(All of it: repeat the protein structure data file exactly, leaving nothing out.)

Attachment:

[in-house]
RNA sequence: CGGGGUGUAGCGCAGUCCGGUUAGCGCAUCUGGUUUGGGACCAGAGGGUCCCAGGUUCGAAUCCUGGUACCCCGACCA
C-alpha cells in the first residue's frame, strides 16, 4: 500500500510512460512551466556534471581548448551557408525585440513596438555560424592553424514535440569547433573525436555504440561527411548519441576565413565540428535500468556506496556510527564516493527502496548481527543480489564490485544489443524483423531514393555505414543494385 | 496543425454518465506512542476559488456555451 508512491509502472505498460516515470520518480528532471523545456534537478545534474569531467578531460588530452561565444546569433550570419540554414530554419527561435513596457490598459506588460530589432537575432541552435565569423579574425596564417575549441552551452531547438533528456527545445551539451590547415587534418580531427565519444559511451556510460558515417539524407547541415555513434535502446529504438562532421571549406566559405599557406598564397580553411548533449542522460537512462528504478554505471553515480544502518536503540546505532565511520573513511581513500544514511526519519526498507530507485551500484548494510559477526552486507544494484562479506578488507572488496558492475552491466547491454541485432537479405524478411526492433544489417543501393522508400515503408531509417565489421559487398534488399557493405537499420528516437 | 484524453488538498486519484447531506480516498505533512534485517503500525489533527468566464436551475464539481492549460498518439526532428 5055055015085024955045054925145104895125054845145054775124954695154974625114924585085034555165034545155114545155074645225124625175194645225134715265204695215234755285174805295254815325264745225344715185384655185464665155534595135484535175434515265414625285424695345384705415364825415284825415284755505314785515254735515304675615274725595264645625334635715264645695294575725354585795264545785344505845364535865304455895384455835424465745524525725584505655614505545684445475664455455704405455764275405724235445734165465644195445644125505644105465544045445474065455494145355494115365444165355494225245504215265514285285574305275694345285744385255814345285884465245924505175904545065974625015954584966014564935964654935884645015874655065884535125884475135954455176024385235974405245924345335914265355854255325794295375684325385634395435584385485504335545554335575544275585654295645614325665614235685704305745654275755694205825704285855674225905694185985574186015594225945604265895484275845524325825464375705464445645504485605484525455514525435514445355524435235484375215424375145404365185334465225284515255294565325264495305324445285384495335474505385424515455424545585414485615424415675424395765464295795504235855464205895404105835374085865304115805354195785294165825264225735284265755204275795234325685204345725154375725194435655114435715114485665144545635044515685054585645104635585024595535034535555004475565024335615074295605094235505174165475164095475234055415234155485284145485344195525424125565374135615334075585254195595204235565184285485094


[in-house]
RNA sequence: CGGGGUGUAGCGCAGUCCGGUUAGCGCAUCUGGUUUGGGACCAGAGGGUCCCAGGUUCGAAUCCUGGUACCCCGACCA
C-alpha cells in the first residue's frame, strides 16, 4: 500500500510512460512551466556534471581548448551557408525585440513596438555560424592553424514535440569547433573525436555504440561527411548519441576565413565540428535500468556506496556510527564516493527502496548481527543480489564490485544489443524483423531514393555505414543494385 | 496543425454518465506512542476559488456555451 508512491509502472505498460516515470520518480528532471523545456534537478545534474569531467578531460588530452561565444546569433550570419540554414530554419527561435513596457490598459506588460530589432537575432541552435565569423579574425596564417575549441552551452531547438533528456527545445551539451590547415587534418580531427565519444559511451556510460558515417539524407547541415555513434535502446529504438562532421571549406566559405599557406598564397580553411548533449542522460537512462528504478554505471553515480544502518536503540546505532565511520573513511581513500544514511526519519526498507530507485551500484548494510559477526552486507544494484562479506578488507572488496558492475552491466547491454541485432537479405524478411526492433544489417543501393522508400515503408531509417565489421559487398534488399557493405537499420528516437 | 484524453488538498486519484447531506480516498505533512534485517503500525489533527468566464436551475464539481492549460498518439526532428 5055055015085024955045054925145104895125054845145054775124954695154974625114924585085034555165034545155114545155074645225124625175194645225134715265204695215234755285174805295254815325264745225344715185384655185464665155534595135484535175434515265414625285424695345384705415364825415284825415284755505314785515254735515304675615274725595264645625334635715264645695294575725354585795264545785344505845364535865304455895384455835424465745524525725584505655614505545684445475664455455704405455764275405724235445734165465644195445644125505644105465544045445474065455494145355494115365444165355494225245504215265514285285574305275694345285744385255814345285884465245924505175904545065974625015954584966014564935964654935884645015874655065884535125884475135954455176024385235974405245924345335914265355854255325794295375684325385634395435584385485504335545554335575544275585654295645614325665614235685704305745654275755694205825704285855674225905694185985574186015594225945604265895484275845524325825464375705464445645504485605484525455514525435514445355524435235484375215424375145404365185334465225284515255294565325264495305324445285384495335474505385424515455424545585414485615424415675424395765464295795504235855464205895404105835374085865304115805354195785294165825264225735284265755204275795234325685204345725154375725194435655114435715114485665144545635044515685054585645104635585024595535034535555004475565024335615074295605094235505174165475164095475234055415234155485284145485344195525424125565374135615334075585254195595204235565184285485094